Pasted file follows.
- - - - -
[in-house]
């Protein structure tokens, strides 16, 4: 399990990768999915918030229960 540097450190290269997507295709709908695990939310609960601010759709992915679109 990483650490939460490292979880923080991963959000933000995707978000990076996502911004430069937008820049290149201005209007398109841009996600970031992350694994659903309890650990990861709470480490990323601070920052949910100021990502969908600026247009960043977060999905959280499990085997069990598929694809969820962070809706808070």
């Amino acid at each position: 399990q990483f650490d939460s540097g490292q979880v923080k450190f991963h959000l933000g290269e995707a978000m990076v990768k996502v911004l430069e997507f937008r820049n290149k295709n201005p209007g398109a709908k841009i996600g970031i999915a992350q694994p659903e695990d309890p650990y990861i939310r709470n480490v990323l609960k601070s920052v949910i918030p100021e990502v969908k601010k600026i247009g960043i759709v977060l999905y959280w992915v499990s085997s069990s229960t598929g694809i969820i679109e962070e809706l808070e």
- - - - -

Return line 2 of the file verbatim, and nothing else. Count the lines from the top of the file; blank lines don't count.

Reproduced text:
């Protein structure tokens, strides 16, 4: 399990990768999915918030229960 540097450190290269997507295709709908695990939310609960601010759709992915679109 990483650490939460490292979880923080991963959000933000995707978000990076996502911004430069937008820049290149201005209007398109841009996600970031992350694994659903309890650990990861709470480490990323601070920052949910100021990502969908600026247009960043977060999905959280499990085997069990598929694809969820962070809706808070």